Thursday, 6 March 2014
Album Review; Mechina - Xenon
Last year, one of my favourite albums released was 'Empyrean' by Mechina. The follow up to that album has now arrived, and I couldn't wait to hear it and subsequently review it. My expectations were naturally high when going into this album, Xenon, which is the final part of a trilogy of albums that the band has called The Acheron Trilogy.
The band have lost none of their penchant for building an effective sonic atmosphere, that much is apparent from the start of the record. One immediately noticeable difference is in the way this album has been mixed to the last one; the heavier elements of the bands sound have been dragged to the front of the sound, with blast beats and Industrial styled riffs leading the charge rather than supporting it as was the case on Empyrean. The orchestration still adds volume to the overall sound, but is more the passenger this time around. This gives the album is given a more chaotic yet urgent feel that isn't dissimilar to Fleshgod Apocalypse's stellar album 'Labyrinth' from last year. The hook-based catchiness of the clean vocals may be toned down, but the music itself makes up for with more memorable riffs and flurries of strings that engage the listener well.
'Alithea' has a great Fear Factory meets The Defiled type riff. The songwriting and structuring of this band is damn near perfect. Yes, the clean vocals might be auto-tuned, but even that sound lends something to the band's Cyber Metal type palette. The detail in the orchestration that manages to weave a charging riff with beautiful string sections keeps the album three dimensional. 'Zoticus' starts in such a gentle way before the guitars come in to fill in the gaps. It's a ballad, but not a wimpy one. Rather, it lends to the telling of the story just as it should. Haters of synths will despise this song, but if you like your Metal being tweaked, the layers of sound on show will be satisfying.
'Terrae' brings the heavy back, though it sounds a bit similar to other Mechina songs, with the inclusion of female vocal lines. It's not quite a lower point on the album, primarily because the flow of the story and the music is uninterrupted. It does little to loosen the grip on your imagination. 'Tartarus' is very much the same, with the aforementioned female vocals adding an almost ethnic feel to the songs. All the while the drumming and guitars keep the rhythm fast enough and constant enough for any Metalhead. The delicate keys and sombre beat at the end of the song are a nice touch.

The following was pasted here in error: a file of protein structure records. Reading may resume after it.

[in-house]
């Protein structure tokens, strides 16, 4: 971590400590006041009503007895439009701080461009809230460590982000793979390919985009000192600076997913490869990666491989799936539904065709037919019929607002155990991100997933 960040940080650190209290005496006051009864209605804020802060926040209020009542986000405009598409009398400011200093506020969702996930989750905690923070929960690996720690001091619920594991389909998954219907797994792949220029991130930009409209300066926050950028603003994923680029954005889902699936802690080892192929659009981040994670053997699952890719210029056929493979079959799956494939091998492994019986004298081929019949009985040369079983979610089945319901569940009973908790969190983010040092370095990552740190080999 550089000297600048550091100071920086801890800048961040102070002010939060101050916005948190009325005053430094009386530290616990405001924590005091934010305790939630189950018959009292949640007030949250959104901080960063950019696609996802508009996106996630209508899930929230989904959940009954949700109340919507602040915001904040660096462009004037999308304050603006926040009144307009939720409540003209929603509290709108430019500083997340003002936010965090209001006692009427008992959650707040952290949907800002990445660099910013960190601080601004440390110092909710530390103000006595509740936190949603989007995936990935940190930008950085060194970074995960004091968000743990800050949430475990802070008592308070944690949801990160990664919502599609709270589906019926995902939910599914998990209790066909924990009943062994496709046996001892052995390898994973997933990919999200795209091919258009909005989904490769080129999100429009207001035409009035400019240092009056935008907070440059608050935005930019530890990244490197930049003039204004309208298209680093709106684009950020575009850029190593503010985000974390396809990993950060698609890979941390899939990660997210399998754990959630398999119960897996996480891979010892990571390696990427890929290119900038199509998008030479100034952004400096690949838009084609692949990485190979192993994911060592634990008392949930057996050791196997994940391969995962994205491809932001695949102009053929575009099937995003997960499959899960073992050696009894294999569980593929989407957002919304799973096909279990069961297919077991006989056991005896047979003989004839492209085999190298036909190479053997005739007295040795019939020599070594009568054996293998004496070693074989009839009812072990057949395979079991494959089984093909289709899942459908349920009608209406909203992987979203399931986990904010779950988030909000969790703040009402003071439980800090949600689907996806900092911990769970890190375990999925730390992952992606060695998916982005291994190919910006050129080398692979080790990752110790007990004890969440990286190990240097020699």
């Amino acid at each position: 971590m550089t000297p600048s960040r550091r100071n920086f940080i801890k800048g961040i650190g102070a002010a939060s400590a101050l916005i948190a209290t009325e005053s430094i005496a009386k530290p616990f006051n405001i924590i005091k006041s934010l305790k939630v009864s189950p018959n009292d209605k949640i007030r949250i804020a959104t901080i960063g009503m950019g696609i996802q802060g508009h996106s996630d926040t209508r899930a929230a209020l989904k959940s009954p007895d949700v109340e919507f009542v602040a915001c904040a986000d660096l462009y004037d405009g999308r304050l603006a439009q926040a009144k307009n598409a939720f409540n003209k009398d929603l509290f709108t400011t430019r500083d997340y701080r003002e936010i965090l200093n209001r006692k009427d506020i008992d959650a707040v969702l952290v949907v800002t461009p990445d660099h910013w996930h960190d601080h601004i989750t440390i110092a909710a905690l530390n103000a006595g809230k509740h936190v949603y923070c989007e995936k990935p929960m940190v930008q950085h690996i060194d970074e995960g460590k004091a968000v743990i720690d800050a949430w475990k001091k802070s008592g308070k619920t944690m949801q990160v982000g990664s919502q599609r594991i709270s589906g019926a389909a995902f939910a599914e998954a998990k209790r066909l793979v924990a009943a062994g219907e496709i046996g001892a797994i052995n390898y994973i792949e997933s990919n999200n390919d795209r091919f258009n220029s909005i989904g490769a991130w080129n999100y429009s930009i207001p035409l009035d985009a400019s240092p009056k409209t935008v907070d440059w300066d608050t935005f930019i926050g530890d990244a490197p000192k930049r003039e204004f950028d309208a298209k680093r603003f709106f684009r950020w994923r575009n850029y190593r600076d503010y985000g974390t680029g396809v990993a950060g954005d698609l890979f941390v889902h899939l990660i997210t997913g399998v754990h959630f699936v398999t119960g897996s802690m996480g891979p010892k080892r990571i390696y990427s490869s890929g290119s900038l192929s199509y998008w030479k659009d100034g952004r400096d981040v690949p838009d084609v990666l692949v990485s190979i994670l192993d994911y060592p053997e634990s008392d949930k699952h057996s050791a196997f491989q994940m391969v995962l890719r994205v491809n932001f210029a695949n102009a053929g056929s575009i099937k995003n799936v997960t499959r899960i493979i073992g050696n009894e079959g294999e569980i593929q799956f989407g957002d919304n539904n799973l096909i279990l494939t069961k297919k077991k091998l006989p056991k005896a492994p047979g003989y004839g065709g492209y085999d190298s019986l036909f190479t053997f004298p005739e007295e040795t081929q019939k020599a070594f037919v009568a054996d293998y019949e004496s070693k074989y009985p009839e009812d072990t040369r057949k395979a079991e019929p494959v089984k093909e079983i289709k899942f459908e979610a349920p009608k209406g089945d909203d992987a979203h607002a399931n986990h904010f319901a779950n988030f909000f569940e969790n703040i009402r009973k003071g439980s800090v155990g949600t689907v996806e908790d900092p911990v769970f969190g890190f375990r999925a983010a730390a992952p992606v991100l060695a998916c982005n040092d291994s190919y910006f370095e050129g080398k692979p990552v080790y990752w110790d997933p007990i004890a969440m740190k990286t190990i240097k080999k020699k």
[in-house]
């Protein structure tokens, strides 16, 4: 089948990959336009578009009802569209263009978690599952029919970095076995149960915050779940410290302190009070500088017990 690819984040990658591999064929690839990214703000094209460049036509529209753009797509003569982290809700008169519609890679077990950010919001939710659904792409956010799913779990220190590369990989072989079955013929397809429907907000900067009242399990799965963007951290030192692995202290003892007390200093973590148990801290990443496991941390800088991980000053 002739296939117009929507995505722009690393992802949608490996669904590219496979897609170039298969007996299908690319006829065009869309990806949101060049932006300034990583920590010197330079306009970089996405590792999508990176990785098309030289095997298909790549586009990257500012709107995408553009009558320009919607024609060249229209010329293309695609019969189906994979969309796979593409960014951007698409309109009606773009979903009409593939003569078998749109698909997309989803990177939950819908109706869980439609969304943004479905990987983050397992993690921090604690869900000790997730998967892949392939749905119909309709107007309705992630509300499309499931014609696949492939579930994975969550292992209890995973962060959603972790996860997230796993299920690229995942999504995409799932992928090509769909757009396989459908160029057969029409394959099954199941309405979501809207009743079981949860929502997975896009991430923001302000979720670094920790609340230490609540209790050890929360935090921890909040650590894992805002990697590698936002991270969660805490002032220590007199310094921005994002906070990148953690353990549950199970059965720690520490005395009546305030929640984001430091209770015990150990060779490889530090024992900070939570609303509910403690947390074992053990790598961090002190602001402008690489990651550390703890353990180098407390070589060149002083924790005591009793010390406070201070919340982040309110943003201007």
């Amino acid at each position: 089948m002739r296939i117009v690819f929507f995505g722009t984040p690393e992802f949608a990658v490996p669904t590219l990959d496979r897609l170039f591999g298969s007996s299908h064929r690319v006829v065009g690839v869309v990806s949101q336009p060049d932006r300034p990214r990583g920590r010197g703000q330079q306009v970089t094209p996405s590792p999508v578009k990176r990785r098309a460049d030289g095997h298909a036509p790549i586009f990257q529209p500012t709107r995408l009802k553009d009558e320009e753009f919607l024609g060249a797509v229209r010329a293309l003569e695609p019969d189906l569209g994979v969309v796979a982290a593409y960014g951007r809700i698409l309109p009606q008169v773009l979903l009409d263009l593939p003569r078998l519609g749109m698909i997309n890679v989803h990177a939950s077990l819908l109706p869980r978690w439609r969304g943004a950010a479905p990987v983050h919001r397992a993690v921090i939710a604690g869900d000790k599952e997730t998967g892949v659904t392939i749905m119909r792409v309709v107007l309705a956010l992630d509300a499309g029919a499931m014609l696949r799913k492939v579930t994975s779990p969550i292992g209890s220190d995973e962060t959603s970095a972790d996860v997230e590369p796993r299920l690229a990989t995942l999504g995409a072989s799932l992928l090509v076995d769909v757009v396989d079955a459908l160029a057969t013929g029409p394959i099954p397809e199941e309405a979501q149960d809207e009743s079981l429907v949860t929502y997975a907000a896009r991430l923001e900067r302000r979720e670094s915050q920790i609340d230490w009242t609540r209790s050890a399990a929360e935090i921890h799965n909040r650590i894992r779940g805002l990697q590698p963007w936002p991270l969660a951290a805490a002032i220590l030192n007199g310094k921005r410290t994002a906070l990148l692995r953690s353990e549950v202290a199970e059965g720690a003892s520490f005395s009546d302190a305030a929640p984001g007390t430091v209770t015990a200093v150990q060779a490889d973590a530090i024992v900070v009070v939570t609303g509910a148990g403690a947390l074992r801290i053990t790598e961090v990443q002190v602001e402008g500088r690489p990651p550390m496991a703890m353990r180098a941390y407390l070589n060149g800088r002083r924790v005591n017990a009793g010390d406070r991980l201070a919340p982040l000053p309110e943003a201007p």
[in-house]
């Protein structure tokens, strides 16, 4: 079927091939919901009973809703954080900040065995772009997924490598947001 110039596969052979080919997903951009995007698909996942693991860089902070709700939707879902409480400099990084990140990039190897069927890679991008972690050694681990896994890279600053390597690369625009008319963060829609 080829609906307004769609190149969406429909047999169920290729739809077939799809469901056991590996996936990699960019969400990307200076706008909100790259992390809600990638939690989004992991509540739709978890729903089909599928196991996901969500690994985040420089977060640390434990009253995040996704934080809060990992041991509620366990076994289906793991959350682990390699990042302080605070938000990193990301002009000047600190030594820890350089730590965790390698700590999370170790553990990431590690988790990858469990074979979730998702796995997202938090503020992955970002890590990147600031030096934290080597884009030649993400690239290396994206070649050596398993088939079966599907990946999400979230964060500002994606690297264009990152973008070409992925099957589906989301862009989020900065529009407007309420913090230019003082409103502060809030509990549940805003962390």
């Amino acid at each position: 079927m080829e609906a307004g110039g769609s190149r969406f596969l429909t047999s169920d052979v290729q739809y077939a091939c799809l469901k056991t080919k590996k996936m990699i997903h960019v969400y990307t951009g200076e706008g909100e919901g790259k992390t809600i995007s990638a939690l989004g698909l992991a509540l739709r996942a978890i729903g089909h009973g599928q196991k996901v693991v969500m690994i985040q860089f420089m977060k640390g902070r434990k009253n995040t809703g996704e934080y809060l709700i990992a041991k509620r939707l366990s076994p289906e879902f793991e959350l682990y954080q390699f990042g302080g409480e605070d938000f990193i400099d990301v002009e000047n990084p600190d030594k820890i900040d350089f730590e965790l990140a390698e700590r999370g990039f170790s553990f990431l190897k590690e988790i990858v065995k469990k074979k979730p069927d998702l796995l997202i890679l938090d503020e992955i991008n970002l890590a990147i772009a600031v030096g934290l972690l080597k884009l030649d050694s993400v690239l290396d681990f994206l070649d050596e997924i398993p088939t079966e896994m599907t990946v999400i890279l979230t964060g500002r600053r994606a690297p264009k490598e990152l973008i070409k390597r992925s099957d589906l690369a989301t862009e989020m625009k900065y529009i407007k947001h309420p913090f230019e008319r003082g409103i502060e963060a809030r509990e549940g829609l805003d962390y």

'Phedra' features a good use of both vocal styles, with the quick transitions between them feeling rather dynamic. Musically it's great. The band have a very cinematic quality that has carried on through their past works to this album and has remained at a very high standard. 'Thales' brings in some very welcome blast beats and tremolo-picked guitar riffs, showing more of their Death Metal leanings. The ominous choir in the background and the epic feel of the album really helps bring the story of the album to a head. It's definitely the most intense song on the album so far, and the most lyrically ominous; "Humans have squandered any chance to find peace, Now let them reap what they sow." being one of my favourite lines in the song. Everything hollows out, leaving only the atmospheric effects five minutes in, giving the calm before the climactic storm.
'Erebus' takes the intensity of the previous song and focuses it into a jarring whirlwind of staccato riffs and punctuating orchestration before 'Amyntas' brings the tale home for the short, hauntingly gorgeous closing track 'Actaeon', which features no Metal elements, rather serving as a fitting close to a great trilogy of albums. At the end of the day, last year's album 'Empyrean' had a touch more impact to it, but 'Xenon' is not a let down by any stretch of the imagination. This record, I can recommend as highly as it's predecessor, and though this album is less of an instant gratification, it has a lot of value to offer to the more attentive listener.